Doing history is not the same as it used to be. Online archives, digital primary sources, software for student products, mobile access. All of these things combine to make research in the 21st century different than when you and I were in school.
So today a few places you can go to help make the transition a bit easier:
This site is dedicated to promoting the teaching of historical logic and skills. Chief among our goals is to provide resources that make writing sophisticated research papers in history easier. Created by a couple of teachers, you’ll find helpful templates and presentations.
Stanford History Education Group
An incredibly useful site with curriculum ready to go, SHEG teaches students how to investigate historical questions employing reading strategies such as sourcing, contextualizing, corroborating, and close reading.
This page of much deeper site provides support for writing history in the 21st century.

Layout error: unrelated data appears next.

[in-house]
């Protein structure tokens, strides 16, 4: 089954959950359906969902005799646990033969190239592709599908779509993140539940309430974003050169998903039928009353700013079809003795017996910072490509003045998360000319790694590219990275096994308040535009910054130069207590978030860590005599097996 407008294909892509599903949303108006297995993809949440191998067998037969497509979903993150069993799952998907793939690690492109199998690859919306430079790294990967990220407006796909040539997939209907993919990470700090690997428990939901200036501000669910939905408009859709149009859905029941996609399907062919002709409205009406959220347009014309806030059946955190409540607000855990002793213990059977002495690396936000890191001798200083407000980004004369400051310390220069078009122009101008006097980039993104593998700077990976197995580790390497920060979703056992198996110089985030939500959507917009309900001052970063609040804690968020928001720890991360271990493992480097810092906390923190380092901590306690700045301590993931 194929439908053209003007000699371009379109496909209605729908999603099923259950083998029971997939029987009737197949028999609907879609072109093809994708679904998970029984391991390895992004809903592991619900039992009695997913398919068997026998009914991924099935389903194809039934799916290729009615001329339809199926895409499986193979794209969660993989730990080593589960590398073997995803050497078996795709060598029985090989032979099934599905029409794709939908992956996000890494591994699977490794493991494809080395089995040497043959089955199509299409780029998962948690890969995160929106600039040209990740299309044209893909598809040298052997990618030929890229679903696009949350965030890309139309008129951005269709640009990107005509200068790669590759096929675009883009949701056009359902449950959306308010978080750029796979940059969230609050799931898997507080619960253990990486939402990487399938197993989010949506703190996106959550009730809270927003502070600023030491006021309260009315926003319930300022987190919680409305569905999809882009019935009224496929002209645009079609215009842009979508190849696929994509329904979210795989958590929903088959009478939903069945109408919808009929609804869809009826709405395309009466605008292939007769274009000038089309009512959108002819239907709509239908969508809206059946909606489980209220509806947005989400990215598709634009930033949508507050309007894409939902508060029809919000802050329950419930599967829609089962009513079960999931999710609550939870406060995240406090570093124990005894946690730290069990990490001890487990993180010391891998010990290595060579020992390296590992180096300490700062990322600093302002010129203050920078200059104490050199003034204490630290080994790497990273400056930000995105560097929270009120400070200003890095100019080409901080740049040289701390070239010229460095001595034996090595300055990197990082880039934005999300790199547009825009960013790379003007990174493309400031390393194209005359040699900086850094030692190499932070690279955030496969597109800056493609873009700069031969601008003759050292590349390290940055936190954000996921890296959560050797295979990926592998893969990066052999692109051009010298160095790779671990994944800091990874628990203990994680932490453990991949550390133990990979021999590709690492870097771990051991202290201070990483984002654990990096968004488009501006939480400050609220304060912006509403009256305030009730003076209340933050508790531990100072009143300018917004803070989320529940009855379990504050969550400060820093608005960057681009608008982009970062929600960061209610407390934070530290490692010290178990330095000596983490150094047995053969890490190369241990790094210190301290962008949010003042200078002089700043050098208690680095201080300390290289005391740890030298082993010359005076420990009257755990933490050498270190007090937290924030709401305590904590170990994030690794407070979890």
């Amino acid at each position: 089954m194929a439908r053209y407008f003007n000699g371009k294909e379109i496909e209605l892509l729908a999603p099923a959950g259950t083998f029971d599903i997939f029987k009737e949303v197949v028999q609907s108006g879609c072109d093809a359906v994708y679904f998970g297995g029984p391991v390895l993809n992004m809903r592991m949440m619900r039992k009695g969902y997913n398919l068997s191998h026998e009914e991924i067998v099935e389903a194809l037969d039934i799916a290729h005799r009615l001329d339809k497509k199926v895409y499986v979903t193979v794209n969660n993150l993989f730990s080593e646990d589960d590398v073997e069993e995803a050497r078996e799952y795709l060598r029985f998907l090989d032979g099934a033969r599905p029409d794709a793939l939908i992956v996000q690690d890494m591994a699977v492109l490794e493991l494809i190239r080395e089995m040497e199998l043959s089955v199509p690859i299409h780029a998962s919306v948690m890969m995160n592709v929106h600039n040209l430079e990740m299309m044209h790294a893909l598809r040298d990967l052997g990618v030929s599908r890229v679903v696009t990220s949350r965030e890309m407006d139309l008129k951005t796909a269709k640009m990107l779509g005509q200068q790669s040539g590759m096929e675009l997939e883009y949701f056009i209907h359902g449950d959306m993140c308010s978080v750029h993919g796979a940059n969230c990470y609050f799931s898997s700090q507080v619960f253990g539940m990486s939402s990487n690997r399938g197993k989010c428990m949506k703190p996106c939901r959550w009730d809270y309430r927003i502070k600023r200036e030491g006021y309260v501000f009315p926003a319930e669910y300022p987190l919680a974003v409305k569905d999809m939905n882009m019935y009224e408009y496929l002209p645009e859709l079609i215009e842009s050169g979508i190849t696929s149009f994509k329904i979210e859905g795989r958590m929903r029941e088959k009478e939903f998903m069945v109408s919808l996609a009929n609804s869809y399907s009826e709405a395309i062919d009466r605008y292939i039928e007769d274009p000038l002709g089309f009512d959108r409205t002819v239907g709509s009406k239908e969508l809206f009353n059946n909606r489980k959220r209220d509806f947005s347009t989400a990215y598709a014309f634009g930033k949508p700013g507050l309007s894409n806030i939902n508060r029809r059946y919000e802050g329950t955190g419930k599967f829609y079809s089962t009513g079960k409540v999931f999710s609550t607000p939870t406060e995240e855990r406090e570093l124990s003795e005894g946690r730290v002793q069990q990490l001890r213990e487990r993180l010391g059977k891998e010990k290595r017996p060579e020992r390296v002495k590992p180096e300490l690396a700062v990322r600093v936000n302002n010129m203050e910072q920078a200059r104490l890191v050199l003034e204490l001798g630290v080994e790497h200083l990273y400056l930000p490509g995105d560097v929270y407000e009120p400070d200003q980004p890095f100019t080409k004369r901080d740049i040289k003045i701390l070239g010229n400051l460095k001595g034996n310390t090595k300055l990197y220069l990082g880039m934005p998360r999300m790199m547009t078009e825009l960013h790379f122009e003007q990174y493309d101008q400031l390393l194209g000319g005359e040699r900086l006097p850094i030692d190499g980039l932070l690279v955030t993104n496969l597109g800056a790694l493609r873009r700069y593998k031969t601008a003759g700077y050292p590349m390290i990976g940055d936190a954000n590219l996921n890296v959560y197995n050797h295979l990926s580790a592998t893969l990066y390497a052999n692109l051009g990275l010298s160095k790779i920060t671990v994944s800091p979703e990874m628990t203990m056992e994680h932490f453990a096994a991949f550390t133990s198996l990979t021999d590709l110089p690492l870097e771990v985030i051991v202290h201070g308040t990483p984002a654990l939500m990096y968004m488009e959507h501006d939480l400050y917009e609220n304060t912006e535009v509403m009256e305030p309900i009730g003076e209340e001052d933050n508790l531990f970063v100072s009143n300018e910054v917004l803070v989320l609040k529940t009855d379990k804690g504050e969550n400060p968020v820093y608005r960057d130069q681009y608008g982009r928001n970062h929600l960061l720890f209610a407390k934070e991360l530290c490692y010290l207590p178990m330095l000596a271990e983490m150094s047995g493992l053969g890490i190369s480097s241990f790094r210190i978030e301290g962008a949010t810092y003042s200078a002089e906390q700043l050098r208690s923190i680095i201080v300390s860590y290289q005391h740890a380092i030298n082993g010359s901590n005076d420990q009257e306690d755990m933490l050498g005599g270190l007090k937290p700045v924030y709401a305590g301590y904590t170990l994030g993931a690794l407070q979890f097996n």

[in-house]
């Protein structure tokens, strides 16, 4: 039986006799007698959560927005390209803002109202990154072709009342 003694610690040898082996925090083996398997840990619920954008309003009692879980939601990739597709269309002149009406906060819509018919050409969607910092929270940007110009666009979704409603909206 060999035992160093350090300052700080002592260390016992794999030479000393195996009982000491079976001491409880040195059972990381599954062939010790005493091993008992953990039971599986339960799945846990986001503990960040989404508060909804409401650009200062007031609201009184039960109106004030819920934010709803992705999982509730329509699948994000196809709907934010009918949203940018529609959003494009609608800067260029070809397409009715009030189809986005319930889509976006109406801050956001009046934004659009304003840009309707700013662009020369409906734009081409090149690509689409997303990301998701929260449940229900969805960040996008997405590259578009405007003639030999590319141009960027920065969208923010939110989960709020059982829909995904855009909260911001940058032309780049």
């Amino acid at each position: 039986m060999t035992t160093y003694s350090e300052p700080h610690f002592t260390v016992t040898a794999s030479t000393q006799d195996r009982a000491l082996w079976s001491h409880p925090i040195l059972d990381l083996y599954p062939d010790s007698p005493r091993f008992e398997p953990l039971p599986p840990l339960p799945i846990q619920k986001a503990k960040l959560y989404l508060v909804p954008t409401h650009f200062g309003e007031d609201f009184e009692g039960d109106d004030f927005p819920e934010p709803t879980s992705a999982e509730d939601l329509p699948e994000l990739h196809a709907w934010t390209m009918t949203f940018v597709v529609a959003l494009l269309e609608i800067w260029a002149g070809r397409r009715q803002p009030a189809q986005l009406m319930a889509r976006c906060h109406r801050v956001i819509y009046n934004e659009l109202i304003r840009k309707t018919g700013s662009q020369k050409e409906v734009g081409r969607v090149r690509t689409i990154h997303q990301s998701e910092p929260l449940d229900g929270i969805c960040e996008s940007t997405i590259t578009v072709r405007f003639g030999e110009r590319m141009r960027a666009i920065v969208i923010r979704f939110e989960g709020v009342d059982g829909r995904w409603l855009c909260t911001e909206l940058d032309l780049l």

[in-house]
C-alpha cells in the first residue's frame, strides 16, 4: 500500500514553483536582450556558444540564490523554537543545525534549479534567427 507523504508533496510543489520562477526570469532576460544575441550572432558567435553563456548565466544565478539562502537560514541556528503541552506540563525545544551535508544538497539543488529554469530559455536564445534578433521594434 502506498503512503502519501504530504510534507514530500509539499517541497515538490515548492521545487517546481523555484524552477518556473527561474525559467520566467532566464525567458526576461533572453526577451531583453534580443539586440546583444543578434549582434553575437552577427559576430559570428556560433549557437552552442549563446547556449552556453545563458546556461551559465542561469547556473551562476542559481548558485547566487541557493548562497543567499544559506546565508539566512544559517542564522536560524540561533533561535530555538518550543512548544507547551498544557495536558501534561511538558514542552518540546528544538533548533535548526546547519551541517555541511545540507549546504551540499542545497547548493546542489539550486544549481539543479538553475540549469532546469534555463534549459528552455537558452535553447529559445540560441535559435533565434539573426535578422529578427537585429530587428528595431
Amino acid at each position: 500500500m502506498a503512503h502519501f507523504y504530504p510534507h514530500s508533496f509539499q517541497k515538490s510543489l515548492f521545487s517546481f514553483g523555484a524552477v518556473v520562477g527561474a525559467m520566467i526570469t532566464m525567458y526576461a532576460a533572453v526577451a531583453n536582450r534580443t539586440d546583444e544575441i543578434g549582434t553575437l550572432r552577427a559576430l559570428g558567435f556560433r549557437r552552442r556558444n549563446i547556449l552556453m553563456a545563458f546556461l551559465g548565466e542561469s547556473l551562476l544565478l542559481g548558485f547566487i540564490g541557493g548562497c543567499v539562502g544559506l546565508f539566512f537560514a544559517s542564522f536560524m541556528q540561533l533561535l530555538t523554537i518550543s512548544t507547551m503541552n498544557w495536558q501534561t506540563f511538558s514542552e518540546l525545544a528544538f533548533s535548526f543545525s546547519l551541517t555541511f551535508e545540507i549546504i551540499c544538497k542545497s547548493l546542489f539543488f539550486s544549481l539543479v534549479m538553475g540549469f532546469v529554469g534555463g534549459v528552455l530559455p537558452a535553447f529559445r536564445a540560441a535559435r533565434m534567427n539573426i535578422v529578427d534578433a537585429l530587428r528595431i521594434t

Teaching History with Technology
Aims to help K-12 history and social studies teachers incorporate technology effectively into their courses. THWT provides a multitude of free online resources.
Historical Thinking Matters
HTM focuses on key topics in U.S. history and is designed to teach students how to critically read primary sources and how to critique and construct historical narratives.
History and New Media
Digital history is an approach to examining and representing the past that takes advantage of new communication technologies such as computers and the Web. It draws on essential features of the digital realm, such as databases, hypertextualization, and networks, to create and share historical knowledge.
Do History: History Toolkit
Part of the Martha Ballard diary site, this page outlines a useful process for researching and writing history.
National History Day
NHD helps students develop critical thinking and problem-solving skills, research and reading skills, and oral / written communication and presentation skills.